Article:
I expected the RANDU algorithm to perform the worst, and I thought it would perform especially badly on the autocorrelation test. This is because RANDU is known to have problems, outlined here. Specifically, it is known to produce values which fall along only a specific set of parallel planes (visualization in link above), which means the numbers should NOT be independent, when tested at the right gap lengths. It’s possible that the gap lengths I’ve tested simply missed any of these planes, and as a result—RANDU performed the best of all the algorithms. It’s the only algorithm that didn’t fail any statistical tests at all.

I anticipated the LGC function to perform 2nd best overall, and I was right about that—but the best and worst algorithm were the opposite of what I expected. Mostly, I thought that that Python’s random generator would be nearly perfect, RANDU would be badly flawed, and the LGC would be just okay. Really, the LGC performed admirably: The only test it failed was autocorrelation at the 0.80 confidence level, and that isn’t statistically significant by most measures.

Reviewing the data output into each .txt file directly, I don’t see any discernible patterns in the numbers themselves. And with 10,000 data points, there’s so much output to review that I can see why statistical measures are needed to effectively to determine what’s really going on in the data. It’s probably possible to find a few patterns, specifically related to runs and gap-sequences just by viewing the data directly, but tests are still needed to find out for sure.

With that said, I do think the testing done in this experiment is sufficient, because we have two tests for each measure that matters: 1) Uniformity; 2) Independence. The only improvement I would make for future tests is testing more gap-sequences, and starting them at different points. I’d do this mostly because I know that RANDU should fail gap-sequence tests given the right input, but there would be some trial and error involved in trying to find these sequences naively. So, sometimes, getting into math itself and working with proofs may still be the most effective method. Maybe sometime the old-fashioned way is still best.

 

TABLE 1.2 – Linear Congruential Generator (X0 = 123456789 )

Test Name Sample Size Confidence Level Critical Value Test Statistic Found Result
Chi-Square 10,000 0.80 10118.8246 6.288 FAIL TO REJECT null
Chi-Square 10,000 0.90 10181.6616 6.288 FAIL TO REJECT null
Chi-Square 10,000 0.95 10233.7489 6.288 FAIL TO REJECT null
Kolmogorov-Smirnov 100 0.90 0.122 0.05378 FAIL TO REJECT null
Kolmogorov-Smirnov 100 0.95 0.136 0.05378 FAIL TO REJECT null
Kolmogorov-Smirnov 100 0.99 0.163 0.05378 FAIL TO REJECT null
Runs Test 10,000 0.80 1.282 0.521889 FAIL TO REJECT null
Runs Test 10,000 0.90 1.645 0.521889 FAIL TO REJECT null
Runs Test 10,000 0.95 1.96 0.521889 FAIL TO REJECT null
Autocorrelation,

GapSize=2

10,000 0.80 1.282 0.175377 FAIL TO REJECT null
Autocorrelation,

GapSize=2

10,000 0.90 1.645 0.1753777 FAIL TO REJECT null
Autocorrelation,

GapSize=2

10,000 0.95 1.96 0.1753777 FAIL TO REJECT null
Autocorrelation,

GapSize=3

10,000 0.8 1.282 -0.39487 FAIL TO REJECT null

 

Autocorrelation,

GapSize=3

10,000 0.9 1.645 -0.39487 FAIL TO REJECT null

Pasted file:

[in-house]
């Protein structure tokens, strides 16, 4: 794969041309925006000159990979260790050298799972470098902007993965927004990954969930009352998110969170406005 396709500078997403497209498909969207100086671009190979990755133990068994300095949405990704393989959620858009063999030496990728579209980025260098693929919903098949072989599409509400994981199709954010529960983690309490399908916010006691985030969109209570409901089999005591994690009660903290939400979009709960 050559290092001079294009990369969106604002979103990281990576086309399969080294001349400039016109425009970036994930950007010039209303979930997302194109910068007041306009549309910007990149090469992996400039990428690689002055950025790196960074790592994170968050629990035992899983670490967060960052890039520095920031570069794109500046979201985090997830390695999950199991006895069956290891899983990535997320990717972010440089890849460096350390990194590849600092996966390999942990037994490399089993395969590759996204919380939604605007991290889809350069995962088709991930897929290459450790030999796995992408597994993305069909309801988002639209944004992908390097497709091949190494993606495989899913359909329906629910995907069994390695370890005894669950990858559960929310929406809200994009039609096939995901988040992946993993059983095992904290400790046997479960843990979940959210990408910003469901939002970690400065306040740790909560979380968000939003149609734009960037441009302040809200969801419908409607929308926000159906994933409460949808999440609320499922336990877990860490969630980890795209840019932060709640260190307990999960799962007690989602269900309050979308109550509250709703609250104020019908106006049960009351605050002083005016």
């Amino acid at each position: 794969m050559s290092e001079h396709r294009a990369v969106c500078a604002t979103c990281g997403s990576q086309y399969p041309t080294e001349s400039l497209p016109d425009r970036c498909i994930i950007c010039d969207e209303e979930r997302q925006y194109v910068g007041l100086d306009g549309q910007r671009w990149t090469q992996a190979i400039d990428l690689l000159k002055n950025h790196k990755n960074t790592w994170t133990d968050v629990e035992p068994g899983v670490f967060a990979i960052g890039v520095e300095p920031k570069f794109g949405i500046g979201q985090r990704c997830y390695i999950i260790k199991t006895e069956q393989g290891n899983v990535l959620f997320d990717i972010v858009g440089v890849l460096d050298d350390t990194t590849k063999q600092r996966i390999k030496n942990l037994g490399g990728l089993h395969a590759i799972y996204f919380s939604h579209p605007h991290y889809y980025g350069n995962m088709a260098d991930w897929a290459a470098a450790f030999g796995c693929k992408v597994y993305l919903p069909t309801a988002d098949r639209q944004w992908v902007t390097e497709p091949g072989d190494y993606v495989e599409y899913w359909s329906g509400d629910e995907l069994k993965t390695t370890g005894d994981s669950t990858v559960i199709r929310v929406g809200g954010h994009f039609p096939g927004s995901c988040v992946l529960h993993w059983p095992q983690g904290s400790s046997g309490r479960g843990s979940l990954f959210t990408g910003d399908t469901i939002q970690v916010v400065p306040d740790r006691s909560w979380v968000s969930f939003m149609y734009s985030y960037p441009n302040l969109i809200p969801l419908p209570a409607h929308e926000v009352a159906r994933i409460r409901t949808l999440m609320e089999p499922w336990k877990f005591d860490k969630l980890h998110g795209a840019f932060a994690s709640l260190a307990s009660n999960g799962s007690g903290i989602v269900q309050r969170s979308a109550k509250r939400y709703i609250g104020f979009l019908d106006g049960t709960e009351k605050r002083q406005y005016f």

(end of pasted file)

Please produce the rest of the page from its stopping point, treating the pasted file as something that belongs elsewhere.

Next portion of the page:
Autocorrelation,

GapSize=3

10,000 0.95 1.96 -0.39487 FAIL TO REJECT null
Autocorrelation,

GapSize=5

10,000 0.8 1.282 0.872668 FAIL TO REJECT null
Autocorrelation,

GapSize=5

10,000 0.9 1.645 0.872668 FAIL TO REJECT null
Autocorrelation,

GapSize=5

10,000 0.95 1.96 0.872668 FAIL TO REJECT

null

Autocorrelation,

GapSize=50

10,000 0.8 1.282 1.3352 REJECT null
Autocorrelation,

GapSize=50

10,000 0.9 1.645 1.3352 FAIL TO REJECT null
Autocorrelation,

GapSize=50

10,000 0.95 1.96 1.3352 FAIL TO REJECT null
Test Name Sample Size Confidence Level Critical Value Test Statistic Found Result

END TABLE 1.2

 

 

TABLE 1.3 – Linear Congruential Generator with RANDU initial settings 

Test Name Sample Size Confidence Level Critical Value Test Statistic Found Result
Chi-Square 10,000 0.80 10118.8246 12.336 FAIL TO REJECT null
Chi-Square 10,000 0.90 10181.6616 12.336 FAIL TO REJECT null
Chi-Square 10,000 0.95 10233.7489 12.336 FAIL TO REJECT null
Kolmogorov-Smirnov 100 0.90 0.122 0.053579 FAIL TO REJECT null
Kolmogorov-Smirnov 100 0.95 0.136 0.053579 FAIL TO REJECT null
Kolmogorov-Smirnov 100 0.99 0.163 0.053579 FAIL TO REJECT null
Runs Test 10,000 0.8 1.282 -0.21350 FAIL TO REJECT null
Runs Test 10,000 0.9 1.645 -0.21350 FAIL TO REJECT null
Runs Test 10,000 0.95 1.96 -0.21350 FAIL TO REJECT null
Autocorrelation,

GapSize=2

10,000 0.8 1.282 -0.65918 FAIL TO REJECT null
Autocorrelation,

GapSize=2

10,000 0.9 1.645 -0.65918 FAIL TO REJECT null
Autocorrelation,

GapSize=2

10,000 0.95 1.96 -0.65918 FAIL TO REJECT null
Autocorrelation,

GapSize=3

10,000 0.8 1.282 -0.93113 FAIL TO REJECT null

 

 

Autocorrelation,

GapSize=3

10,000 0.9 1.645 -0.93113 FAIL TO REJECT null

 

Autocorrelation,

GapSize=3

10,000 0.95 1.96 -0.93113 FAIL TO REJECT null
Autocorrelation,

GapSize=5

10,000 0.80 1.282 0.378881 FAIL TO REJECT null
Autocorrelation,

GapSize=5

10,000 0.90 1.645 0.378881 FAIL TO REJECT null
Autocorrelation,

GapSize=5

10,000 0.95 1.96 0.378881 FAIL TO REJECT

null

Autocorrelation,

GapSize=50

10,000 0.80 1.282 -0.90937 FAIL TO REJECT null
Autocorrelation,

GapSize=50

10,000 0.90 1.645 -0.90937 FAIL TO REJECT null
Autocorrelation,

GapSize=50

10,000 0.95 1.96 -0.90937 FAIL TO REJECT null
Test Name Sample Size Confidence Level Critical Value Test Statistic Found Result

END TABLE 1.3

 

Table 2.1 – Test Result Comparisons

 

Algorithm

X2

TS/Result

KS  TS/Result Runs

TS/ Result

Autocorrelation

TS/Result

Mersenne Twister (PyRand)  

9.754

Pass all

 

0.079213

Pass all

 

-1.6605

Reject   at 0.8 and 0.9

Pass at 0.95

Gap=2: -1.089

Gap=3: -0.924

Gap=5: -0.559

Gap=50: -0.228

All Pass

LGC  

6.288

Pass all

 

0.0537888

Pass all

 

0.5218

Pass all

Gap=2: 0.1753

Gap=3: -0.394

Gap=5: 0.872

Gap=50: 1.335

Reject at 0.8, Gap=50, others pass

LGC, w/ RANDU  

12.336

Pass all

 

0.053579

Pass all

 

-0.2135

Pass all

Gap=2: -0.6591

Gap=3: -0.9311

Gap=5: 0.5788

Gap=50:-0.9093

All pass